Mario Kart 8 presents a strong case for investing in Wii U. Dave Cook puts pedal to floor and accelerates into a world of joyous racing banter to bring you his final impressions.
Mario Kart 8 is more than Wii U’s visual benchmark; it’s further proof that Nintendo’s focus on control and fun comes from a good place. Once you hit the tarmac and let rip with those drifts and jumps, you’ll be thankful that it didn’t try to reinvent the wheel.
During last year’s Super Mario 3D World impressions I argued that Nintendo’s mastery of the 3D platforming format had turned the genre into a one-horse race. Whenever the Japanese giant releases a new entry to the series, it’s essentially competing with itself.
The same is true of Mario Kart, a franchise that has remained consistent at the core since 1992, yet bolstered with new tricks and features to keep it fresh over the years.
Mario Kart 8 is the culmination of that effort, a slick, enjoyable and thoroughly pleasant experience that favours old school simplicity over bogged-down mechanics and needless padding. It’s perhaps the best reason to buy a Wii U today.
You’ll have no trouble picking up your GamePad and getting stuck right into races thanks to the familiar control scheme, and while that may sound a tad uninspired on Nintendo’s part, the carrying-over of Mario Kart 7’s drift and boost mechanic is actually a smart move on Nintendo’s part. The game’s beauty shines through thanks to some superbly-designed courses that force players to think strategically about when to engage a drift turn to earn boost, and picking the right time to unleash it for a burst of speed.
When you’re hammering along more intricate tracks like Bowser’s Castle or Shy Guy Falls, simply sticking to the racing line isn’t enough. You need to learn the shortcuts, figure out how to combo your drifts and boosts to maintain top speed and make smart use of your power-ups. So while Nintendo appears to have turned out another Mario Kart game with the same old control method as before, the similarities are only skin-deep.
The courses themselves have been lovingly created and look superb on Nintendo’s hardware with a clean art style reminiscent of a Pixar movie. It’s the most visually impressive first-party game on Wii U, and it wouldn’t look out of place on PS4 or Xbox One either. It’s no inFamous: Second Son or Battlefield 4 of course, but it shows that the company can achieve graphical excellence on its home format when the shoe fits.
“A game rammed full of polygons, high-quality textures and graphical trickery amounts to very little unless it handles effectively. The company has its control method honed to a point that this racer feels wonderful in your hands.”
You’ll feel it as you scream around the damp, coastal roads of Dolphin Shoals at 60 frames per second. As you ascend the rocky path hanging high above the bay’s sparkling waters, you’ll be greeted by shimmering lens flare and the sun’s glare reflecting in puddles that splash loudly under your kart’s wheels as you pass.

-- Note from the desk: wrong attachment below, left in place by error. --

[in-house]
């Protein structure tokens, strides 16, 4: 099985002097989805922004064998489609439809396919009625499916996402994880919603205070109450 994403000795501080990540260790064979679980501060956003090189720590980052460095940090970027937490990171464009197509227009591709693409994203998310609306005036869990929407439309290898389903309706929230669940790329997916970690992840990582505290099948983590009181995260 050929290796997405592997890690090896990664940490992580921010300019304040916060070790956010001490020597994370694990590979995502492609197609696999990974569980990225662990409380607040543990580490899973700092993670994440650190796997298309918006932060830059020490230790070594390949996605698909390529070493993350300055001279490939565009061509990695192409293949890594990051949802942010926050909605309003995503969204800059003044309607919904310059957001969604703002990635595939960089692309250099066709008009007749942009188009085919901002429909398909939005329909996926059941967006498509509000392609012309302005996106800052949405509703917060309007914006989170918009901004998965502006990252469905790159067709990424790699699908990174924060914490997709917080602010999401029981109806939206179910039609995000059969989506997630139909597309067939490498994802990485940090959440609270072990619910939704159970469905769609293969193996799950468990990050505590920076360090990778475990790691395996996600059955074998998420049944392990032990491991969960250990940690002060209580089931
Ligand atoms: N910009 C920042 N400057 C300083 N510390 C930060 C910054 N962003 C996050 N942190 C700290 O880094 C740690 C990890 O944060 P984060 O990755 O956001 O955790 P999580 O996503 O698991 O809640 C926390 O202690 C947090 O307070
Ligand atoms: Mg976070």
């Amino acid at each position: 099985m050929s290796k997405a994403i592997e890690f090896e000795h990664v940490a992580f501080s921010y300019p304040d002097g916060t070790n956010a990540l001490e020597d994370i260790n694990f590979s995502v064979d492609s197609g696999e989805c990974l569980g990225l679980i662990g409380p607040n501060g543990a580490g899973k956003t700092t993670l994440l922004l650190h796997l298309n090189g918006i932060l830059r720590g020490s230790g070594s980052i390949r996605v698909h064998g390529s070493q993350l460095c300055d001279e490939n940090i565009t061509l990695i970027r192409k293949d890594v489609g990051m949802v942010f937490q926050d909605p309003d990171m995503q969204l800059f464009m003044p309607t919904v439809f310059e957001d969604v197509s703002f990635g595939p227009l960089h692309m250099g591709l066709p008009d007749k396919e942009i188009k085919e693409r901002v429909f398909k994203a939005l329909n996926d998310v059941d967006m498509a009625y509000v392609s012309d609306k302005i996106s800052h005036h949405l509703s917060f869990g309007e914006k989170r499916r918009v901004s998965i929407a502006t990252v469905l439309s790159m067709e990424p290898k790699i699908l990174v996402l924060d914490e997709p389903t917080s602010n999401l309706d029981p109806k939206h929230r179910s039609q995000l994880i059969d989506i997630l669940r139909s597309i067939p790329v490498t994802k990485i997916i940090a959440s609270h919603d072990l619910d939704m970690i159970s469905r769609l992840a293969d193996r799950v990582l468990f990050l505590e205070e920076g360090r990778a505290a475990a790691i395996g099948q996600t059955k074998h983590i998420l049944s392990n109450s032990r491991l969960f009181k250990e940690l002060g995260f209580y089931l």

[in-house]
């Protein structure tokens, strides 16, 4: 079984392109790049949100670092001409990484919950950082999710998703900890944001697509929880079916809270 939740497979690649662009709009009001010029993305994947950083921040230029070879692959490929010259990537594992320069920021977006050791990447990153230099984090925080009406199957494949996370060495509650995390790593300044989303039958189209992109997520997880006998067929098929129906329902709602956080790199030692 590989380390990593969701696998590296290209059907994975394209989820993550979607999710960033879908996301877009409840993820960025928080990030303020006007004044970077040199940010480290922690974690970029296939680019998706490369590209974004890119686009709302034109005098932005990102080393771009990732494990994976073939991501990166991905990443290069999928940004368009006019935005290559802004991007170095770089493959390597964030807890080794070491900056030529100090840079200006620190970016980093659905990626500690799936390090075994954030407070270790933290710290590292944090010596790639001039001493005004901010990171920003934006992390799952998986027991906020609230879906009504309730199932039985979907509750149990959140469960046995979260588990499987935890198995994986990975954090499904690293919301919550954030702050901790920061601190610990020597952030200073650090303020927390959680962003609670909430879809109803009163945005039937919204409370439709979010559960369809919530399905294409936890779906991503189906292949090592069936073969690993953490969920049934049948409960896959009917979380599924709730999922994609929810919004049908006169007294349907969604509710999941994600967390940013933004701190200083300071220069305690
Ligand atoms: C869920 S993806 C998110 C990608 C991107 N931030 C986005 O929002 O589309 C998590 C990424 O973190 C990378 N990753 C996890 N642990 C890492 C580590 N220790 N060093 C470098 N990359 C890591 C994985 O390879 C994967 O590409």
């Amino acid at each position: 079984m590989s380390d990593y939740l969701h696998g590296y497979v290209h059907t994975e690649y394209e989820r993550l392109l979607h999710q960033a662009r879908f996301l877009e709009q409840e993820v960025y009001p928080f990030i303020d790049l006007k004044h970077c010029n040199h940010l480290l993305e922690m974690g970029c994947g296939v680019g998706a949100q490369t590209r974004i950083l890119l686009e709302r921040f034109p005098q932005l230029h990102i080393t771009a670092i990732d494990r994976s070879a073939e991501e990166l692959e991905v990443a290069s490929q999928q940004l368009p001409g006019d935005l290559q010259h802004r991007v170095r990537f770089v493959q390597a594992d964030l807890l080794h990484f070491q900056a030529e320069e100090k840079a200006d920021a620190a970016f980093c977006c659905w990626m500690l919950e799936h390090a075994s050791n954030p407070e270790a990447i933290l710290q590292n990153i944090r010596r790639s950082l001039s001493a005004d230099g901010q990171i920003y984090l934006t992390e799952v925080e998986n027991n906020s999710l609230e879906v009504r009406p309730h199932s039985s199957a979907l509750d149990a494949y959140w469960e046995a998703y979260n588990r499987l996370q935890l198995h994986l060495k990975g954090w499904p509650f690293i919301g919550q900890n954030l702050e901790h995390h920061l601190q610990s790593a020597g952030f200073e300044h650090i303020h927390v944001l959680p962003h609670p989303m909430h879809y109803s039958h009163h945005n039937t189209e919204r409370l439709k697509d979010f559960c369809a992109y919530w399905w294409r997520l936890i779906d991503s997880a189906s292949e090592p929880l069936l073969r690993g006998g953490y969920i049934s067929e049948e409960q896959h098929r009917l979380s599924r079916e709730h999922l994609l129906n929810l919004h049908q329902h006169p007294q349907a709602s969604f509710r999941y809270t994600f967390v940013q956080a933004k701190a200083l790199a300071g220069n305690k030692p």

Flair aside, it’s hard to dismiss the joy felt as you hammer around corners in the music-themed Electrodome, flanked by crowds of Koopa Troopers and Piranha Plants dancing to the beat, or watching gingerbread Toads bound about in joy in the grandstands of Sweet Sweet Canyon.
While the tracks have started to deviate away from levels in Mario games a little, they benefit from the same rhythmic ethos applied to jump-placement in Nintendo’s platform games. Each slippery turn and jump feels deliberately placed to hold your focus until the final lap ends, and this magnetic appeal is bolstered further with the inclusion of anti-gravity sections. While these stretches of road play out the same as those found on terra firma, they make for a positively disorientating experience.
You can engage anti-gravity sections by driving over blue strips on the road, and while they can help you bypass obstacles or gain a speed boost, Nintendo has balanced them by adding additional risks such as sheer drops and other hazards. They’ll see you driving horizontally along the side of store fronts in Toad Harbour, along the wobbling walls of Twisted Mansion and corkscrewing around Rainbow Road’s interstellar highway. These moments make for some of the most visually-arresting tracks in Mario Kart history.
My favourite course is Mount Wario, which starts on a grid inside a high-flying plane. Once the race starts, the cargo hatch opens and everyone drops out onto the snowy piste below, thundering through frozen caves, around evergreen trees and through slalom gates to be greeted by a cheering crowd of Toads at the bottom. It’s a superbly-designed sprint that rolls all of the Mario kart franchise’s tricks – from hang-gliding and drifting, to boosting off the peak of jumps and anti-grav – to make something that feels fresh and most importantly of all, fun.